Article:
I walk through the casino slowly, only because it’s been less than a month since I turned 21 and I want to cherish the feeling of knowing I won’t be shooed out. I’m carrying $22.01 in cash and change, my room key, debit card, and driver’s license. Looking at the names of the machines I repeat in my head “I’ll know it when I see it.” Casinos are the ultimate testament to the notion that all of the glitz and flash in the world doesn’t mean shit. I am surrounded by lonely people and hopeful losers. Not the losers that steal from old women and mooch off of the welfare system; the losers who simply don’t win. Every bing from a slot machine and flash of a light is a dismal hint that we were sinking. I inhale someone else’s cigarette smoke.
I’ll know it when I see it.
I find an escalator that takes me to a floor of various rooms and stores. That’s when I see the movie theater. I have no idea what’s playing, and even more importantly haven’t known what time it is all day. My phone is dead, and even if it weren’t, the time zone between Arizona and Nevada is so close that I never really know for sure which is which. I pick a poster, I wait in line, I walk into a dark theater where the movie has already started. It feels as if the theater has been waiting for me the whole time. I sit in a row all by myself, take my shoes off, and prop my feet up on the seat in front of me.
I’ve cried at three movies in my life. The first was the cartoon version of “Charlotte’s Web” in fifth grade. The second was “My Sister’s Keeper” three years ago. The third was “50/50” a few months ago. I’m unsure whether the cancer theme in the last two movies was a coincidence or not.
The fourth was tonight.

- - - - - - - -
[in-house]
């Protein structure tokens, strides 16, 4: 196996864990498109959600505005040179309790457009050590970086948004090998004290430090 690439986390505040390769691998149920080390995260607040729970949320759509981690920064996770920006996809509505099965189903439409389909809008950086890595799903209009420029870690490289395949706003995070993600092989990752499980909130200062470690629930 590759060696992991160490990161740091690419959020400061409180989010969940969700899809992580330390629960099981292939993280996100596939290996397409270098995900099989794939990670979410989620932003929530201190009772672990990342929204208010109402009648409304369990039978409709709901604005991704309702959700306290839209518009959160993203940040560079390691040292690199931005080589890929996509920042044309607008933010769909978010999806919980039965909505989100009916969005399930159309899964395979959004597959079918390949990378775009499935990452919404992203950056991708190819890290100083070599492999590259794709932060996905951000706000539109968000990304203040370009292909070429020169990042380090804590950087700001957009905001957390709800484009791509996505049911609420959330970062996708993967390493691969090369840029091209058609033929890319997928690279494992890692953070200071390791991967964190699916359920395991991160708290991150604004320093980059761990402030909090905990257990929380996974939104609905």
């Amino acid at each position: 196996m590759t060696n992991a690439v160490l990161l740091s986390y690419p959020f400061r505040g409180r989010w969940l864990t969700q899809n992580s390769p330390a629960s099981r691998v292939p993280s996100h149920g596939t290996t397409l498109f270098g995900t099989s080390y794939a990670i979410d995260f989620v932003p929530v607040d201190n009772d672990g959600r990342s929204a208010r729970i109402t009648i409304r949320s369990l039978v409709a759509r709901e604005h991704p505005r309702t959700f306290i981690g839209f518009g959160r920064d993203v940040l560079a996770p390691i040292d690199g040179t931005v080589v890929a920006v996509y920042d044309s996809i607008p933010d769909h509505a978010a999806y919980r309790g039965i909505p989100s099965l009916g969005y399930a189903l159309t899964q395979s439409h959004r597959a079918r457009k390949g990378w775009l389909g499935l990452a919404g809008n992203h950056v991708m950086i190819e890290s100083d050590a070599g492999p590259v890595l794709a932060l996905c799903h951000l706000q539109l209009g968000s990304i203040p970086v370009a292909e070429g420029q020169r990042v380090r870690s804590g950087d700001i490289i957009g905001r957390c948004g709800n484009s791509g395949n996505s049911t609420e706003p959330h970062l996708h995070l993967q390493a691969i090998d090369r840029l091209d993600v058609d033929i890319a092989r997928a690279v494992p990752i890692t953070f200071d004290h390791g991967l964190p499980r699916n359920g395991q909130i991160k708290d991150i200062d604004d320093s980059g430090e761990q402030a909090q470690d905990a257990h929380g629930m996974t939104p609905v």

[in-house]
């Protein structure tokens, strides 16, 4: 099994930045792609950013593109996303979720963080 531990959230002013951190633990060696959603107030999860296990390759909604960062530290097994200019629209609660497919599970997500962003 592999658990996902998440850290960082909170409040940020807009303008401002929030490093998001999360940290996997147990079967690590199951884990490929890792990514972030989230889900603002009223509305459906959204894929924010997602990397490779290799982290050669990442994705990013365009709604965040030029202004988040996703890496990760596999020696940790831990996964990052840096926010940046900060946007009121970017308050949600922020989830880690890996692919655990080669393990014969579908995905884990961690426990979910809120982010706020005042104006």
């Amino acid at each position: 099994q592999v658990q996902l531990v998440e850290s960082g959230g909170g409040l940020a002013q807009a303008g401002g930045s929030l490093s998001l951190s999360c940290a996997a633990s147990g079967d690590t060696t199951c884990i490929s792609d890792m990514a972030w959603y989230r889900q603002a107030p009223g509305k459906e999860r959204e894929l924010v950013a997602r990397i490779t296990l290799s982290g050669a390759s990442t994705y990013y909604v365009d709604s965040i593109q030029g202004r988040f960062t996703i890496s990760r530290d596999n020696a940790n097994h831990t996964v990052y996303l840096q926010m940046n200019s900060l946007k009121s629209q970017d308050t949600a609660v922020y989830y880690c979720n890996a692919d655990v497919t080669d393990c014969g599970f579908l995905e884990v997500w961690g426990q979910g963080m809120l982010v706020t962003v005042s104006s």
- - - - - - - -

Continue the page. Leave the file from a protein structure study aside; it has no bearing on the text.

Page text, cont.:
For a long time I’ve felt like a robot. You can hear the bit of hollowness in my “thank you”s and “sorry”s. I want to be thankful, I want to be sorry, but even my most calculated voice inflections leave a bit of artificial behind. Don’t get me wrong, my brain knows how special it is that you put the thought into replacing my favorite snow globe that I’ve had for years that you broke accidentally. My brain can appreciate the chunk of heart that falls off when you have to put your dog down even after the surgery to remove the tumors. It is my heart that has been frozen for years.
So imagine my surprise when I start crying tonight. And my surprise when I realize that three days ago when I was scared I felt a balloon expanding in my chest, a sickening ticklish feeling growing in my throat. Imagine my surprise when I recall how at my grandfather’s 80th birthday, when my mom started crying out of the blue how I started crying, too.
Imagine my surprise when I figure out that my heart has finally begun to thaw out. That after years of my mind protecting me from things too horrid, I have finally come back to myself.